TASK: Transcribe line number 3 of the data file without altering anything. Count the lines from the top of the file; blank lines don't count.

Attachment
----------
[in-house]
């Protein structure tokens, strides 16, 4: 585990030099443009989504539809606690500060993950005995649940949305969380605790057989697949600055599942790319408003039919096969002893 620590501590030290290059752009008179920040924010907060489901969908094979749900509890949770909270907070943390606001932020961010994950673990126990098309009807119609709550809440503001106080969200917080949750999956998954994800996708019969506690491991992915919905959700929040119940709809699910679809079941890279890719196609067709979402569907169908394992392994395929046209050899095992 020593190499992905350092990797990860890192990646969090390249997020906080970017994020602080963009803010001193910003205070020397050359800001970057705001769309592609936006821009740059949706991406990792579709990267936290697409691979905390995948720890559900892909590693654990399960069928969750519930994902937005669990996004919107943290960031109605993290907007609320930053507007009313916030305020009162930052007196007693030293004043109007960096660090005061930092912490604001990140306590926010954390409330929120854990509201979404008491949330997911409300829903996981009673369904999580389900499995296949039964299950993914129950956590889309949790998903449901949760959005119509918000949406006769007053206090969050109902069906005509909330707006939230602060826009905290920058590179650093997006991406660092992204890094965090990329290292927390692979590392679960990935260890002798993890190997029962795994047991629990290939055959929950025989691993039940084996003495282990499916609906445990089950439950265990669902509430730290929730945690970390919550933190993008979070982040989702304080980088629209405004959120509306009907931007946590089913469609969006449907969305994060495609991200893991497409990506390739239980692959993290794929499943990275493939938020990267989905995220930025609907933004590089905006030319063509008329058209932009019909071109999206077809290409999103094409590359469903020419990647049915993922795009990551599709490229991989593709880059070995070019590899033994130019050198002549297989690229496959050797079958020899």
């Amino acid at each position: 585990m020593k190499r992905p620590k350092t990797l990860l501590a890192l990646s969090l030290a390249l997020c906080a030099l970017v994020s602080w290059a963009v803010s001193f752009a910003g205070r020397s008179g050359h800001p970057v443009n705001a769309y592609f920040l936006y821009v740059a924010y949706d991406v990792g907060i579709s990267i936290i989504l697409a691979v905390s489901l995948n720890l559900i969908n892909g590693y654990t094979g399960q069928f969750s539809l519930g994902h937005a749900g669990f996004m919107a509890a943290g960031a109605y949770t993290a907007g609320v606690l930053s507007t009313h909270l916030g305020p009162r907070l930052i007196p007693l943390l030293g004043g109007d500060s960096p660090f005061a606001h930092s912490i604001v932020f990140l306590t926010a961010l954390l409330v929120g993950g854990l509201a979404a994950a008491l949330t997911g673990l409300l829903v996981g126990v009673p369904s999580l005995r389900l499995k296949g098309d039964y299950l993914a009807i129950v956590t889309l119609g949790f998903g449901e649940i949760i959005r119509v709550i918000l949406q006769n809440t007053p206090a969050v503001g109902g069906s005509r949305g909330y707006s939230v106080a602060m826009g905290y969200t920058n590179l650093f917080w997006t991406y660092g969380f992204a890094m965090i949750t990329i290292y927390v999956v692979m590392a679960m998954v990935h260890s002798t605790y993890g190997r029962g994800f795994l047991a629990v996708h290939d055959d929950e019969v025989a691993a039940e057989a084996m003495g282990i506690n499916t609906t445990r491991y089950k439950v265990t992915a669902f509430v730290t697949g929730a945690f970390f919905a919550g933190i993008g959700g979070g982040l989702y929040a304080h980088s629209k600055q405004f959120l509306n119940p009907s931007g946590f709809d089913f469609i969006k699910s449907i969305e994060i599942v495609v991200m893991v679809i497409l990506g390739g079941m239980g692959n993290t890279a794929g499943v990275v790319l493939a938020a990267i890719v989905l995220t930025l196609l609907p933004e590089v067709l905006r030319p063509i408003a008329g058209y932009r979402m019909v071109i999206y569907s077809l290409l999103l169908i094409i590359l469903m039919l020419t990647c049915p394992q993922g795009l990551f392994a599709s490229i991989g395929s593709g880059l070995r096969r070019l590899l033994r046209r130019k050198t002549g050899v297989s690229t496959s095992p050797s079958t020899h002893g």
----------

């Amino acid at each position: 585990m020593k190499r992905p620590k350092t990797l990860l501590a890192l990646s969090l030290a390249l997020c906080a030099l970017v994020s602080w290059a963009v803010s001193f752009a910003g205070r020397s008179g050359h800001p970057v443009n705001a769309y592609f920040l936006y821009v740059a924010y949706d991406v990792g907060i579709s990267i936290i989504l697409a691979v905390s489901l995948n720890l559900i969908n892909g590693y654990t094979g399960q069928f969750s539809l519930g994902h937005a749900g669990f996004m919107a509890a943290g960031a109605y949770t993290a907007g609320v606690l930053s507007t009313h909270l916030g305020p009162r907070l930052i007196p007693l943390l030293g004043g109007d500060s960096p660090f005061a606001h930092s912490i604001v932020f990140l306590t926010a961010l954390l409330v929120g993950g854990l509201a979404a994950a008491l949330t997911g673990l409300l829903v996981g126990v009673p369904s999580l005995r389900l499995k296949g098309d039964y299950l993914a009807i129950v956590t889309l119609g949790f998903g449901e649940i949760i959005r119509v709550i918000l949406q006769n809440t007053p206090a969050v503001g109902g069906s005509r949305g909330y707006s939230v106080a602060m826009g905290y969200t920058n590179l650093f917080w997006t991406y660092g969380f992204a890094m965090i949750t990329i290292y927390v999956v692979m590392a679960m998954v990935h260890s002798t605790y993890g190997r029962g994800f795994l047991a629990v996708h290939d055959d929950e019969v025989a691993a039940e057989a084996m003495g282990i506690n499916t609906t445990r491991y089950k439950v265990t992915a669902f509430v730290t697949g929730a945690f970390f919905a919550g933190i993008g959700g979070g982040l989702y929040a304080h980088s629209k600055q405004f959120l509306n119940p009907s931007g946590f709809d089913f469609i969006k699910s449907i969305e994060i599942v495609v991200m893991v679809i497409l990506g390739g079941m239980g692959n993290t890279a794929g499943v990275v790319l493939a938020a990267i890719v989905l995220t930025l196609l609907p933004e590089v067709l905006r030319p063509i408003a008329g058209y932009r979402m019909v071109i999206y569907s077809l290409l999103l169908i094409i590359l469903m039919l020419t990647c049915p394992q993922g795009l990551f392994a599709s490229i991989g395929s593709g880059l070995r096969r070019l590899l033994r046209r130019k050198t002549g050899v297989s690229t496959s095992p050797s079958t020899h002893g």